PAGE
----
My TEFL course was through i-to-i, compiled and directed by the universities of Cambridge and Oxford, and it was extremely difficult. Having said that, I also think it was well worth the effort — and the money. It was entirely on-line, but vetted by a number of pre-certified guides.
    I have NOT taught abroad — which was my goal. I also do NOT have a degree, although I have compiled curriculum for university (Communications 340, on the invitation of the university, and vetted through both Admin and the Faculty of Arts) and taught the class for a number of semesters.
    I would advise everyone who might be interested in teaching abroad to do it, and do it sooner, rather than later.
    I have been teaching to Taiwan for two years now (on-line), and am approaching 800 classes. I love it, although I would rather do it in-country.
    SOME PLACES are requesting you not be more than 30-years of age. This is becoming a major consideration, especially for those of us who are older.
    I do have international experience, but as a media management specialist/press attache, covering East Africa (conflict areas, mid 1990s, and Europe/Africa (Abolition of Land Mines campaign).

    THANKS for the opportunity to “post” a LONGER note!

  5. Timi ben

    I have taught english in africa but when i wanted to get a similar job in the gulf region i was told i required a tesl or celta. I have a degree in english.I was told that there are no centres for the course in my location Nigeria. A friend had to go to England to do the course which was expensive.I was wondering if the British council or High commission could organize such courses in their location. this would make it easy for those who are intersted in the course.

    • Niki M

      Hi I just read your comment and noticed that you mentioned having a degree in English. Regardless of this they still required a TEFL or CELTA is this correct?

  6. Kevin O'Neill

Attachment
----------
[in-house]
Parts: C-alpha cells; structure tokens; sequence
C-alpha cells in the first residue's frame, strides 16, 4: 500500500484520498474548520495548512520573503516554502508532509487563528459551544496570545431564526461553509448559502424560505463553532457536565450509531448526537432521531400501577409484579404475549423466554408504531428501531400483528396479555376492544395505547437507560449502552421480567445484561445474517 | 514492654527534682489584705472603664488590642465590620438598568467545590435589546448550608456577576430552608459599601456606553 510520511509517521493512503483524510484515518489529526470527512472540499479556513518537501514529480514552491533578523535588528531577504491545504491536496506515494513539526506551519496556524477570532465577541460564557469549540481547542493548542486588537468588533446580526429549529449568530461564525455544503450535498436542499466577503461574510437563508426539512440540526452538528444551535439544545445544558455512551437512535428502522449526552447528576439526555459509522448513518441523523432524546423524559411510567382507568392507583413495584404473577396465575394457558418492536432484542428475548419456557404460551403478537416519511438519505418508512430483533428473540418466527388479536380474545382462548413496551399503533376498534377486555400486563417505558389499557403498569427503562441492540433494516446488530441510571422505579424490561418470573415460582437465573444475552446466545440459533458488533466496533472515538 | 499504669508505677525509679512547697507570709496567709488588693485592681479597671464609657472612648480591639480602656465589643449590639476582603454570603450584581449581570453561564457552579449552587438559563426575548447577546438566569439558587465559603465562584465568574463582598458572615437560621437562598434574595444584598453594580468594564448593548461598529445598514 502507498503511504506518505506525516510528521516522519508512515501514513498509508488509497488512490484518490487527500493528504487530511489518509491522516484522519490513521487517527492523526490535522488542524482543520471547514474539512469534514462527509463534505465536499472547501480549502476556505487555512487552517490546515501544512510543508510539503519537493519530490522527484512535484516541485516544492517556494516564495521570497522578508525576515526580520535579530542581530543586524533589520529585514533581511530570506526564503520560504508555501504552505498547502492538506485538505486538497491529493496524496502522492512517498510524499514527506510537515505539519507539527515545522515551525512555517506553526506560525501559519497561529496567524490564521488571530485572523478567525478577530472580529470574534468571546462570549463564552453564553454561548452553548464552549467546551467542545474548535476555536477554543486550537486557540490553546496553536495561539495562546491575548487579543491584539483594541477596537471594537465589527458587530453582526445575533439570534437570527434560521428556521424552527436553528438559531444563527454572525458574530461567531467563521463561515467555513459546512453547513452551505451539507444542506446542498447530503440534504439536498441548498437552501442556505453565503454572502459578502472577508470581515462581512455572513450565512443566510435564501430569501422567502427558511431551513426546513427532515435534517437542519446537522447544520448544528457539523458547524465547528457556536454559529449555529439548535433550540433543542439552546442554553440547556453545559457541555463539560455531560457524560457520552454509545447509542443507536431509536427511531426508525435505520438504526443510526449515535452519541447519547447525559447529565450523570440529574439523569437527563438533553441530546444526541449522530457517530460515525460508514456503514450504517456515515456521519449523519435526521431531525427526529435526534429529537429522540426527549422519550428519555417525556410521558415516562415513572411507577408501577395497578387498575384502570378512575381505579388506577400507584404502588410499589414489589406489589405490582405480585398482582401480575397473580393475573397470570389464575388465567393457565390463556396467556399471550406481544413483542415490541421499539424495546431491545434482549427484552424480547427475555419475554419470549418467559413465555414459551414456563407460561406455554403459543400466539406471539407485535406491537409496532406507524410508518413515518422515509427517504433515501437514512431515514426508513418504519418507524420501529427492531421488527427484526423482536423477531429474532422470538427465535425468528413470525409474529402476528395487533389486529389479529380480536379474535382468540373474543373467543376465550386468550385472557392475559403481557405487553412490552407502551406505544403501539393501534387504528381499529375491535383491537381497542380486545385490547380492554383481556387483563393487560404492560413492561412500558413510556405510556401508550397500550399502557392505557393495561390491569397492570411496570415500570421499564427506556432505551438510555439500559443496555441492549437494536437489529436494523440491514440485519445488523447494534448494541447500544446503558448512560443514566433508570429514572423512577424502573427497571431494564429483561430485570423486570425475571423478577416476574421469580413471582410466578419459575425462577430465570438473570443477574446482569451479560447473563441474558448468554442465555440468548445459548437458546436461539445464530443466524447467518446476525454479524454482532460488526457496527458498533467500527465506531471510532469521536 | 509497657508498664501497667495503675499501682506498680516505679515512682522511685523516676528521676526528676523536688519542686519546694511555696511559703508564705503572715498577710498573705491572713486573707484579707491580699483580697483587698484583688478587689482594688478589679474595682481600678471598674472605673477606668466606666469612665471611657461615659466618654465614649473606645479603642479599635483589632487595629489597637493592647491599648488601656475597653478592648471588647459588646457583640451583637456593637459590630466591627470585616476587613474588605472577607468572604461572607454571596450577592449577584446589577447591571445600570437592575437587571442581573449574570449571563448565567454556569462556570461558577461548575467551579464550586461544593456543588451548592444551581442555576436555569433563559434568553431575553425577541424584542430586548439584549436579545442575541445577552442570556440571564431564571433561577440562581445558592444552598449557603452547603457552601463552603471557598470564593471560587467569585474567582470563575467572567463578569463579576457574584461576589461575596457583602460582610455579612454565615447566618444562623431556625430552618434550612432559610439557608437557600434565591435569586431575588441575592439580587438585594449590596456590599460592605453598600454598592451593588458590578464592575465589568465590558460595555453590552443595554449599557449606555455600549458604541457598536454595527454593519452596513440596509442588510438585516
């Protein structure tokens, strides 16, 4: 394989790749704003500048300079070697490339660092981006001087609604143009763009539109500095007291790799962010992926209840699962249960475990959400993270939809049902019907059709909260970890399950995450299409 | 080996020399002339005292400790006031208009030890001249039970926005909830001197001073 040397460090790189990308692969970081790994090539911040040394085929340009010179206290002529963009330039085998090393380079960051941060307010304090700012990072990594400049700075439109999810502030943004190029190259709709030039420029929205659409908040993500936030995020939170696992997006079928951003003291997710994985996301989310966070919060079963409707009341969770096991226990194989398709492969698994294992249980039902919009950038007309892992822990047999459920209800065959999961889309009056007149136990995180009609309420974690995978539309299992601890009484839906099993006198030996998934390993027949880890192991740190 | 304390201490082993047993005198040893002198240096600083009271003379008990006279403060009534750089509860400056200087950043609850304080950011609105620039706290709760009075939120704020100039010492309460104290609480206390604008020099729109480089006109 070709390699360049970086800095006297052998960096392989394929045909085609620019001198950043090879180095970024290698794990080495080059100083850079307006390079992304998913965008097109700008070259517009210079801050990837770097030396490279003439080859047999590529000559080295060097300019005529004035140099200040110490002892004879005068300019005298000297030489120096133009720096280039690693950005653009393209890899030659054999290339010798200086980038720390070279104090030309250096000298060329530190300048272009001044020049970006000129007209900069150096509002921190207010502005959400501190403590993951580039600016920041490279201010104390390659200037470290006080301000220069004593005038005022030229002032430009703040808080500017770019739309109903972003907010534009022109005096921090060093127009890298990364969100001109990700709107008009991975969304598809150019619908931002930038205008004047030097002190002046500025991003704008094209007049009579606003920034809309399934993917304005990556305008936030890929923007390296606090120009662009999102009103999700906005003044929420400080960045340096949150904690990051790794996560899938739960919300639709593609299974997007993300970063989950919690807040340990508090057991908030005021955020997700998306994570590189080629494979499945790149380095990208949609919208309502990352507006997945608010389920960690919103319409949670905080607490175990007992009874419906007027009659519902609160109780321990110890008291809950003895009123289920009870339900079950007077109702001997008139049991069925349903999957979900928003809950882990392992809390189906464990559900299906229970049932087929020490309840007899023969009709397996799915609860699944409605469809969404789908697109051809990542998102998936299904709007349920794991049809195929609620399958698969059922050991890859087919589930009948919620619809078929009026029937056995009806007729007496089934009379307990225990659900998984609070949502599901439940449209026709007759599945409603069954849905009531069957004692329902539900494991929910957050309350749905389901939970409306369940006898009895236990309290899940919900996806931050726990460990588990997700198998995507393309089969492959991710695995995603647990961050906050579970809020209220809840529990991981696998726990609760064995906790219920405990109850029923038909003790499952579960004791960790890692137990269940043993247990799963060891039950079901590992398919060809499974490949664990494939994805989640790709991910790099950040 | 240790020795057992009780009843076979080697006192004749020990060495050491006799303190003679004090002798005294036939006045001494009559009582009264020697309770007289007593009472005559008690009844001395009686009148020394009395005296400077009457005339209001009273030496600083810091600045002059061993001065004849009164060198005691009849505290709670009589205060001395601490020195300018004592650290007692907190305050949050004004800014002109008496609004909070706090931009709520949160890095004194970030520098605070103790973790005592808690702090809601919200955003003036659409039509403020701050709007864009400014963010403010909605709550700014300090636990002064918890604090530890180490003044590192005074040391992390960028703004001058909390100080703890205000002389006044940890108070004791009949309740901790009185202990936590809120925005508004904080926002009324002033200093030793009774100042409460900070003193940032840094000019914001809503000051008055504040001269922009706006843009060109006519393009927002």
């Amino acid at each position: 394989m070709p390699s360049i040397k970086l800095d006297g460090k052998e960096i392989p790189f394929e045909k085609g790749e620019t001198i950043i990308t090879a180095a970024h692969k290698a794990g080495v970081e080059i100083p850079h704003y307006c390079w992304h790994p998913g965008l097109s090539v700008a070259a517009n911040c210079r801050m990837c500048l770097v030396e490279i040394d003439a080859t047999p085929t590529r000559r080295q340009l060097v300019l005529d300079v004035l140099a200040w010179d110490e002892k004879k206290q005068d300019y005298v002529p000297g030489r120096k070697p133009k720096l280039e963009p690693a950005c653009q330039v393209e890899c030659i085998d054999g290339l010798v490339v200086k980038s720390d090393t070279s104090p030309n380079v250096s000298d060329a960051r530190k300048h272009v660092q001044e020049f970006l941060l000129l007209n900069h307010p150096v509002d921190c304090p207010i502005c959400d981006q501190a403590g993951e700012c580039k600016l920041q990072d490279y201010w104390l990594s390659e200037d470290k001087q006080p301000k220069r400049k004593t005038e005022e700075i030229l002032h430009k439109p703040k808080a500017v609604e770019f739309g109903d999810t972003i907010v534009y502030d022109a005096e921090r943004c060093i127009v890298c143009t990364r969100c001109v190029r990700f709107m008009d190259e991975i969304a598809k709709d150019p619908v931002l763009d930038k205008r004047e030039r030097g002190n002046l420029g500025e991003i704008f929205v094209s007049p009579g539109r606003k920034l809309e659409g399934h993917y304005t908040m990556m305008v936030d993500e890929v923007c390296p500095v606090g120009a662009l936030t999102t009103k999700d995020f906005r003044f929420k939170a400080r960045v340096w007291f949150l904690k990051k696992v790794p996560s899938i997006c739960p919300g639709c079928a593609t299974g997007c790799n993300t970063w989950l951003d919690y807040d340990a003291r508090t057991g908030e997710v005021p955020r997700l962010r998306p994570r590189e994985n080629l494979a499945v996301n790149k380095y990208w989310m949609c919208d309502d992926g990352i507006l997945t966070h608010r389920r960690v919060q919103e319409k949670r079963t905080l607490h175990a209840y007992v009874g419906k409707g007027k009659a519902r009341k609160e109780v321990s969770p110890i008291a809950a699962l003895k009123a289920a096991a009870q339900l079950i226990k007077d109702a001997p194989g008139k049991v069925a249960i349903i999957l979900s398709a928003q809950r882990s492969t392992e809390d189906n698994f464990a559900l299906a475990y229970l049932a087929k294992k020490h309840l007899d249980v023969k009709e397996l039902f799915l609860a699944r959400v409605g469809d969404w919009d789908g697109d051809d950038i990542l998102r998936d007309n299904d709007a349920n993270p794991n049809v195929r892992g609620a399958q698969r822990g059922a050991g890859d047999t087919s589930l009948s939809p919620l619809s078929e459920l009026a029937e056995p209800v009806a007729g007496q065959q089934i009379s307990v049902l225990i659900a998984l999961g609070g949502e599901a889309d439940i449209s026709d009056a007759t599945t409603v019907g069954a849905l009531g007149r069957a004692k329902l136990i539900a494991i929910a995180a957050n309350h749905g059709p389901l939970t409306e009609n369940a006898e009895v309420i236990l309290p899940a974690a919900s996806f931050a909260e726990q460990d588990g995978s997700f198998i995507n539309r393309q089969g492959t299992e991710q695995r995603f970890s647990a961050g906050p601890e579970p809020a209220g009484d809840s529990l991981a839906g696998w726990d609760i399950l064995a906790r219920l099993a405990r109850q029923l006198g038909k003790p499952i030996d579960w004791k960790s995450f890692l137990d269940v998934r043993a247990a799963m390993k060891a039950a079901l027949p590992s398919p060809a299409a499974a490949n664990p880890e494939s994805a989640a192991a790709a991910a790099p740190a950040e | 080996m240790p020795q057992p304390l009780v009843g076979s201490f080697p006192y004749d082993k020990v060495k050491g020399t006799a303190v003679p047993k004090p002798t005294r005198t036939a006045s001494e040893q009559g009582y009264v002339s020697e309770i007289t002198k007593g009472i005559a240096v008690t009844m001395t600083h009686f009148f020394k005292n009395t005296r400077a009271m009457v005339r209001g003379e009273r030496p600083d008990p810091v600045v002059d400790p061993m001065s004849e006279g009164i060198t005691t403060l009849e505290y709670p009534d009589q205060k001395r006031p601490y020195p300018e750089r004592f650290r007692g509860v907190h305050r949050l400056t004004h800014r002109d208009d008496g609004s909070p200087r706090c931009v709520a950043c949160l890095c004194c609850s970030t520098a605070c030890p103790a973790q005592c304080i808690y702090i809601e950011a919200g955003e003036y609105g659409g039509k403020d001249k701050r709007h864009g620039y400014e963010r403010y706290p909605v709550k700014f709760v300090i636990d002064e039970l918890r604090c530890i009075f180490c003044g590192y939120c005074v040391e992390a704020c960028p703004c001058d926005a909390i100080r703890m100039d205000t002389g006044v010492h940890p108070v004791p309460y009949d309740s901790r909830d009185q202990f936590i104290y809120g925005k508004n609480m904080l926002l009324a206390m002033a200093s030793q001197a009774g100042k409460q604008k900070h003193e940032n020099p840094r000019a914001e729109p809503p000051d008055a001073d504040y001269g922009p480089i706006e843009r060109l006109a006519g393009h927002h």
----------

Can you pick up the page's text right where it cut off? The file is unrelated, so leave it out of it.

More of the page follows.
Hi, this is an inquiry not a comment. I’m considering taking my Tefl training in Cambodia. I’ve visited there twice and would like to move there. I’ve narrowed my choice of schools to either language corps or international tefl academy in Phnom Penh. Anybody out there with any knowledge or experience of either of the two schools?

  7. Terence

    Hi there, I am a young cameroonian wishing to move to Japan to teach English. I am native English speaking and I hold a Bachelors in Economics and Management sciences. I currently live in Dubai and work as a waiter in an American casual dining restaurant. I got no TEFL certificate. Any advice for me?

  8. Rory

    I did a CELTA course in Milan, Italy. It was online, but we ended up spending the majority of the last month in face to face lessons and observing others – as I had time to attend observations etc. it ended up being the best of both worlds.

  9. Niki M

    Hi, I am 51 and would like to teach in Vietnam or Columbia. I mentioned theses places as I do NOT have a degree. I have a GED from the USA. I have been working as a Cosmetologist for 20 years. How ever I would like to change careers. I do plan on doing this until I retire. (As long as I can work, eventually or simultaneously, work online)
    I do want to get the CELTA (I plan on doing it in South Africa, I am South Afrrican) as I would like to teach older students as well, especially once I have a few years experience.
    Do you think this is a good idea for me because I don’t have any degree versus doing a TEFL?
    I also heard that age is an issue however is this just for teaching younger kids?
    The other option for me might be teaching iTEFL classes online or abroad or recruiting for an agency at a later date.